I may have peed a little.

"And you?" The cashier with a crooked nose ring gave me a questioning look.

"Um... can I just get, um, the berry tea?"

"$3.95."

I fell over.  "How much??"

"Three.  Ninety.  Five."  The barista (as I later learned they were called) spelled out the numbers with her sausage fingers clad in obnoxiously large spoon rings.

"I'll just get water, thanks."

"Ugh... CANCEL THAT ORDER!" she yelled to the other barista standing two feet to her left.

I settled into a mustard-yellow couch with blue and orange leopard print throw pillows, and made absolutely no headway on my flash cards.  I WAS IN A FUCKING COFFEE SHOP, YA'LL.

Baby's first pumpkin spiced latte.  I remain UNCONVINCED that it contained pumpkin-anything.  Photo: Greg Kozatek

 Fast forward 5 odd years and I still don't get it.  Since moving to an actual city, though, where coffee shops are far more abundant and functional, I've come to at least enjoy them.  I tend to get a lot of work done if I go to the right one, and they are fantastic locales for extensive people-watching.  I've even enjoyed a few cups of coffee!  Although all those crazy coffee drinks just taste the same to me (most recent scenario: "Greg, are you sure there's pumpkin spice in this latte?  It just tastes like coffee." "Well there's a pooper at every party...").  I usually just opt for a public affair with tea.  Mostly because it often comes in a cute pot.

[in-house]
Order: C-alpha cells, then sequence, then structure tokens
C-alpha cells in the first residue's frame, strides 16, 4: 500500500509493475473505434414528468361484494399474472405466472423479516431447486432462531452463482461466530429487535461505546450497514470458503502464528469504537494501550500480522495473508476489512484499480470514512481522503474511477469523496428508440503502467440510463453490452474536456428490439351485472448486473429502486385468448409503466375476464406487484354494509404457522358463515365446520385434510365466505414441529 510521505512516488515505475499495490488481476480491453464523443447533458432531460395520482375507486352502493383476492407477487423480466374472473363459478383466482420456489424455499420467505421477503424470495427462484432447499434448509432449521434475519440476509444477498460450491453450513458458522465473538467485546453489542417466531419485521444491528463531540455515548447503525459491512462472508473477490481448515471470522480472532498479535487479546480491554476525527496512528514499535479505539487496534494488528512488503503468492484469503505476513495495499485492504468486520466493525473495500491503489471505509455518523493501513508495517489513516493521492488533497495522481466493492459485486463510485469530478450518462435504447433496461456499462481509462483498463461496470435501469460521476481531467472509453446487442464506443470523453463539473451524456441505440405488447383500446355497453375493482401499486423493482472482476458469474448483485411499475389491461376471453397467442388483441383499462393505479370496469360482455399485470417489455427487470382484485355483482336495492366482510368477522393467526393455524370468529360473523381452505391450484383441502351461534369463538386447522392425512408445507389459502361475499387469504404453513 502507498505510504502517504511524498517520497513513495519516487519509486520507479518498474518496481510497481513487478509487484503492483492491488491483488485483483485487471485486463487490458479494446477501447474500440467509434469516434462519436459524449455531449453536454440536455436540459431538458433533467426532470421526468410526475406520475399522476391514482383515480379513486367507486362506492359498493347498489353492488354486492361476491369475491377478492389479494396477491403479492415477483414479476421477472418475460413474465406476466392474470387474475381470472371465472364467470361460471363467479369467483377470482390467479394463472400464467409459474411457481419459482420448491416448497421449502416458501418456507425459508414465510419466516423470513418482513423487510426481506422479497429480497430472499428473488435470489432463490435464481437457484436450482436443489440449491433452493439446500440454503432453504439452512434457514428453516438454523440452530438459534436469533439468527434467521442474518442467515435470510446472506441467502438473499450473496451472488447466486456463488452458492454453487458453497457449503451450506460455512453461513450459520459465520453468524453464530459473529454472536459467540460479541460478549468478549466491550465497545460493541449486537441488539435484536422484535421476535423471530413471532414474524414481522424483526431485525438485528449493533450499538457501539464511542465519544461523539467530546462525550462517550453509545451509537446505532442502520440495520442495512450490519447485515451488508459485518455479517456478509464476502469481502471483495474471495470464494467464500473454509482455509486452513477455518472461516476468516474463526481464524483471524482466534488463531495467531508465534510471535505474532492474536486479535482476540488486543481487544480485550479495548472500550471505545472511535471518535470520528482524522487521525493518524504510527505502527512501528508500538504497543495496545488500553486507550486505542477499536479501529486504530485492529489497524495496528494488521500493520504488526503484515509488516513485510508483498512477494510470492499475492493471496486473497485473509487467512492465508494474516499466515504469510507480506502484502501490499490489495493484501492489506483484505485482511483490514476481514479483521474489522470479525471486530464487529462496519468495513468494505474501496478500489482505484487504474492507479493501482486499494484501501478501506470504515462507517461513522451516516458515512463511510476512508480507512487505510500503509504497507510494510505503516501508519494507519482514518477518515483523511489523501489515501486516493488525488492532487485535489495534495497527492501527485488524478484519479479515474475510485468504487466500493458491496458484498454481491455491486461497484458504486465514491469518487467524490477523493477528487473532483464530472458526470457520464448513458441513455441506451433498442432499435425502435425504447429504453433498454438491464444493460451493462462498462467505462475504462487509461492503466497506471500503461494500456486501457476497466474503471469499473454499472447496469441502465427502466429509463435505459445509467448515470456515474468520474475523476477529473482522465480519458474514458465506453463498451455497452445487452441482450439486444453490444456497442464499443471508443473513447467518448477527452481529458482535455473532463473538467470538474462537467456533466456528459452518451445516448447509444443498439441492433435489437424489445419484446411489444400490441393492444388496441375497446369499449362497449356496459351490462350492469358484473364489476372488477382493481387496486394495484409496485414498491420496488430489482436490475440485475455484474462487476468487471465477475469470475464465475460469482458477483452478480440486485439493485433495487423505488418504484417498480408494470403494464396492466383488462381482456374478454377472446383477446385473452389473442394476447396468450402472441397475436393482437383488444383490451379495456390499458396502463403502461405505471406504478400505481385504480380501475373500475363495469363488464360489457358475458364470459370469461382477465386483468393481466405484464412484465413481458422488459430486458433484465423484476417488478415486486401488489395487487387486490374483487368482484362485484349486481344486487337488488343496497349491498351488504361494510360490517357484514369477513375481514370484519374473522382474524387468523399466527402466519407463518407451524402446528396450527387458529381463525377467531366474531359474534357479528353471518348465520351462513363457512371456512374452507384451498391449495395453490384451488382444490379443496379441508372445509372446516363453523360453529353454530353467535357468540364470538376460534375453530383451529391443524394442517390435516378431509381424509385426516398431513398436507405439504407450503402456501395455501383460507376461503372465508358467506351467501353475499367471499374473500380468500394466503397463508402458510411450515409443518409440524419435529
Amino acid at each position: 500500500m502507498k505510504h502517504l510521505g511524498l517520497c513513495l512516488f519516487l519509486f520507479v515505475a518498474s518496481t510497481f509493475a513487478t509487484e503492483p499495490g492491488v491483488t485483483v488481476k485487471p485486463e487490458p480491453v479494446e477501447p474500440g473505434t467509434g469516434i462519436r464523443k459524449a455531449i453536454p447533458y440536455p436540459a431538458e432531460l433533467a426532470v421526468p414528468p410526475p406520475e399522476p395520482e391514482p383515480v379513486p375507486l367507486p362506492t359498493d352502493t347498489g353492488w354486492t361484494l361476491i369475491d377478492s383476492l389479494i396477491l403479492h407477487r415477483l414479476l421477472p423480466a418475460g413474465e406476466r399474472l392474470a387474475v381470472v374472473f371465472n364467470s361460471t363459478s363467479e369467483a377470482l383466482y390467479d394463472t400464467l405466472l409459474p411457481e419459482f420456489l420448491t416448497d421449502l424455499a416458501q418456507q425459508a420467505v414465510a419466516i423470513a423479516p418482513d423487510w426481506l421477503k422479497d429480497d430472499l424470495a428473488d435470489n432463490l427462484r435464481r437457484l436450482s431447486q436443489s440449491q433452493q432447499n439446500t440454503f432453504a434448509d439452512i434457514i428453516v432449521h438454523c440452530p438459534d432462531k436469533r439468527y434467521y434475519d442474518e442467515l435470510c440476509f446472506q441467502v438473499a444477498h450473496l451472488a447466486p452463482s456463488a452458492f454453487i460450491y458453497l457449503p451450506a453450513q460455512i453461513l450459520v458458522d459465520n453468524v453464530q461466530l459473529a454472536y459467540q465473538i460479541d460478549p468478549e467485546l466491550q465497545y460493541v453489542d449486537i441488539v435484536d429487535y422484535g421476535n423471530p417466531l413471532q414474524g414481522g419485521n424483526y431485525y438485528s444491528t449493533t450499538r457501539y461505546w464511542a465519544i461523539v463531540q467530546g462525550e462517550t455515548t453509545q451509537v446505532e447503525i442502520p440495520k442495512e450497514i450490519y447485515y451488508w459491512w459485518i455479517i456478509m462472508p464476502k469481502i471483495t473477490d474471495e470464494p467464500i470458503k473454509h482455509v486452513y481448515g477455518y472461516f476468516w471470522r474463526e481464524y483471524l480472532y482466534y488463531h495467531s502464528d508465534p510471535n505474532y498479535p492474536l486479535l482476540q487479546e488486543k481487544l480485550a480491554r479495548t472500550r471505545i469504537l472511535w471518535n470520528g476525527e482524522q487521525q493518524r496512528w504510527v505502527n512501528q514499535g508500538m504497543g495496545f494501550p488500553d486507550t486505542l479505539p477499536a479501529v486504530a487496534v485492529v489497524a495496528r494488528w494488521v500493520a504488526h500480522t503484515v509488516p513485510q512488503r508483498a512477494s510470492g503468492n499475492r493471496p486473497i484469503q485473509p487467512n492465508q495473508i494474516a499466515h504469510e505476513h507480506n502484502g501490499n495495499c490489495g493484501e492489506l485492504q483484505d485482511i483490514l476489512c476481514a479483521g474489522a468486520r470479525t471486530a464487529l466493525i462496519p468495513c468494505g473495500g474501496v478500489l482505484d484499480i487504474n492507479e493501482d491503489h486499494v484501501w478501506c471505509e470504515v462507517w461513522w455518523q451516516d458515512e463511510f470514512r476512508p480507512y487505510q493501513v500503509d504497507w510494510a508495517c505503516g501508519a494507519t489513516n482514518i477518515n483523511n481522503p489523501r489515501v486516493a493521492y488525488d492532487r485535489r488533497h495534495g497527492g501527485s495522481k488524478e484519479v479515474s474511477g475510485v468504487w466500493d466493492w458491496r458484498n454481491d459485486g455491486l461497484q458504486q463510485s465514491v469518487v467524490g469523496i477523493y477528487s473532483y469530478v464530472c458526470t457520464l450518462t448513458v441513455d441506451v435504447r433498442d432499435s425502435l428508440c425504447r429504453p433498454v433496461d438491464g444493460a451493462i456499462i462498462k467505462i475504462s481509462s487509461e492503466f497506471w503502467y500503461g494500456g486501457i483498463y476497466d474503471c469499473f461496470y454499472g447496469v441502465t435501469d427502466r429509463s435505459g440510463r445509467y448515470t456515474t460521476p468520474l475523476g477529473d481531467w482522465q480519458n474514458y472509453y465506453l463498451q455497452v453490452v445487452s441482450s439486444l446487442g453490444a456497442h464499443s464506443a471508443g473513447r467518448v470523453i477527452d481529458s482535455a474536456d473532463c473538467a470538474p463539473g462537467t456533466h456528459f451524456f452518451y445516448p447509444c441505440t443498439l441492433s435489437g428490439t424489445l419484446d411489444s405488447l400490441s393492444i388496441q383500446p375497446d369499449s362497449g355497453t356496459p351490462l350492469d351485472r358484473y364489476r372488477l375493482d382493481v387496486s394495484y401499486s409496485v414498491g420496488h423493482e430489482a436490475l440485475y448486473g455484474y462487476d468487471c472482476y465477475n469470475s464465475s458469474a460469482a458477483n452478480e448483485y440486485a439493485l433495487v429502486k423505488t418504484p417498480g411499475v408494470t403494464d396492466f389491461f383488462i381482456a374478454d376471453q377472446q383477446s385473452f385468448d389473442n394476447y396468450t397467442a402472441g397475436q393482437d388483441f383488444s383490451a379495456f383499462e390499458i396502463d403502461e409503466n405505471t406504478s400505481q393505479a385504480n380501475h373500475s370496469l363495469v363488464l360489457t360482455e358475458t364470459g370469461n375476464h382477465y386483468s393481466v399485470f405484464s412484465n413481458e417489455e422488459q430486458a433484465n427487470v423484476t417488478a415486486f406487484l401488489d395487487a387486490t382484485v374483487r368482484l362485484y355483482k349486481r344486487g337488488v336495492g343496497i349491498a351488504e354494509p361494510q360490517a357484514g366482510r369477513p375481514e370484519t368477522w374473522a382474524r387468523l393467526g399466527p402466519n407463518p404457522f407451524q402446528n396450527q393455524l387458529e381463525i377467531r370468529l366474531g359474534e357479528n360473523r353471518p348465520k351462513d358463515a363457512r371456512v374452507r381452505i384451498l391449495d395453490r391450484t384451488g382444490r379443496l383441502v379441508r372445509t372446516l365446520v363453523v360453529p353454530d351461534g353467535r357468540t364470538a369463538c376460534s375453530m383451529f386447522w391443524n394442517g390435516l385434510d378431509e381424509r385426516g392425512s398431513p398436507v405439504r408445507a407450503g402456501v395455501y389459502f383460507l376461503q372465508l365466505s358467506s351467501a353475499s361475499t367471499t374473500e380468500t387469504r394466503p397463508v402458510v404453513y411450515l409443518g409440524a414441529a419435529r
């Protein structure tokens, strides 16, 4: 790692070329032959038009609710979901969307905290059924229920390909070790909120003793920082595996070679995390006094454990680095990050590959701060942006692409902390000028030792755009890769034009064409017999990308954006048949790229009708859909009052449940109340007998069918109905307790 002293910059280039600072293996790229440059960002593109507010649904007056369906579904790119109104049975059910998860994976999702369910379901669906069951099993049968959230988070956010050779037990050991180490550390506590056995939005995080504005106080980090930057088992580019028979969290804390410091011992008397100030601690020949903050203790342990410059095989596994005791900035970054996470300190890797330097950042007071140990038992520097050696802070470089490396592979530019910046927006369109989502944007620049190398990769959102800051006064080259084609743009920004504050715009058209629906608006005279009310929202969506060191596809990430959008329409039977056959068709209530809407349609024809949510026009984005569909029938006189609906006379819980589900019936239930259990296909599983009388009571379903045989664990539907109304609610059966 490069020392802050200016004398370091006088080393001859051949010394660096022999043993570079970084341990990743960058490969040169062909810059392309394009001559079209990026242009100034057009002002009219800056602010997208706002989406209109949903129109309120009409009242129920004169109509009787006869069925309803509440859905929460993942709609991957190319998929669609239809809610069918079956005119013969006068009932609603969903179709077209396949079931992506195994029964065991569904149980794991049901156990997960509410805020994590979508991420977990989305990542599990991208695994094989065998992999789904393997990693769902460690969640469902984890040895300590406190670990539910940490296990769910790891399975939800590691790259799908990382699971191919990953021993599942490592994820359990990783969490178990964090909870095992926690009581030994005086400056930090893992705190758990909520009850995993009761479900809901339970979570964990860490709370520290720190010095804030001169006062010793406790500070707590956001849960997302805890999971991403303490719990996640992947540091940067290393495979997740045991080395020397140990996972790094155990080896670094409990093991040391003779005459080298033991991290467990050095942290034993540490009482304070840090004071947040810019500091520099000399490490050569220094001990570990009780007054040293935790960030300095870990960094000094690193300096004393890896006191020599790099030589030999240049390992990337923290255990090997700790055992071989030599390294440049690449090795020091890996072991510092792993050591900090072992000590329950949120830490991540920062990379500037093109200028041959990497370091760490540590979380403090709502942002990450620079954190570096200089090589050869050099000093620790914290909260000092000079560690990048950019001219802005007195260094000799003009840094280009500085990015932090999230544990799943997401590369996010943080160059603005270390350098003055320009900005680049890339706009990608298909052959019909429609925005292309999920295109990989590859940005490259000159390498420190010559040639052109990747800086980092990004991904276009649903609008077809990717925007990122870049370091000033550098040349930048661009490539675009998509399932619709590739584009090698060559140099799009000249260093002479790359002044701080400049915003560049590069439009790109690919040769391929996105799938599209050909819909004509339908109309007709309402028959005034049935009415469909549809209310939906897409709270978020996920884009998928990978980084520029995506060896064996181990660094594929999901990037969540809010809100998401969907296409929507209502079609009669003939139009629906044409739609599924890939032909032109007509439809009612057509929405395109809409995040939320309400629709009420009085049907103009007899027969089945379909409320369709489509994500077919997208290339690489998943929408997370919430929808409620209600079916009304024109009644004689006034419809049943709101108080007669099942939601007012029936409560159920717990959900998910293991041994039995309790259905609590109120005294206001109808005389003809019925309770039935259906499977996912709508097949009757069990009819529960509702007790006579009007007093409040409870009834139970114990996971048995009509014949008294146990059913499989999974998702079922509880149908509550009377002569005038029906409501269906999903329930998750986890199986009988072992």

So, if you're like I was and have no idea how coffee shops work, you probably never will.  Just meet friends there, drink out of attractive cups, and pretend like you know what you're doing.  Maybe the odd sensation of "what's going on here" will go away eventually.  I'll let you know when that happens. 

3 comments:

  1. Dylan A. Kent10/29/12, 12:01 AM

    Coffee bars are nice but like bars in general, some are better than others. Starbucks generally burns the coffee anyway. Personally, I swear by Trader Joes Dark Roast that I make at home.


    As far as tea, you've never really explored what are your favorite teas and why. I am addicted to a British tea by the Ahmad company called Ahmad Number 1. Once you go, Number 1 - you'll never go back.

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  2. Honestly, I've never liked coffee. Not even the smell of it. I understand that some people go there to work, and that some go there just because it's a convenient meeting-place, but for me they're always too loud and crowded to focus. There was only one that I really enjoyed, which was True Love Cafe back in my hometown. (They won an award for midnight waffles.) And I think I liked it so much because it was very free; there were poetry slams and food and teas and anything you could imagine. It was a pretty rad place. But yeah, the overall appeal? I do not understand. You are not alone!

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  3. Tea is where it's at. & Twinings is the best.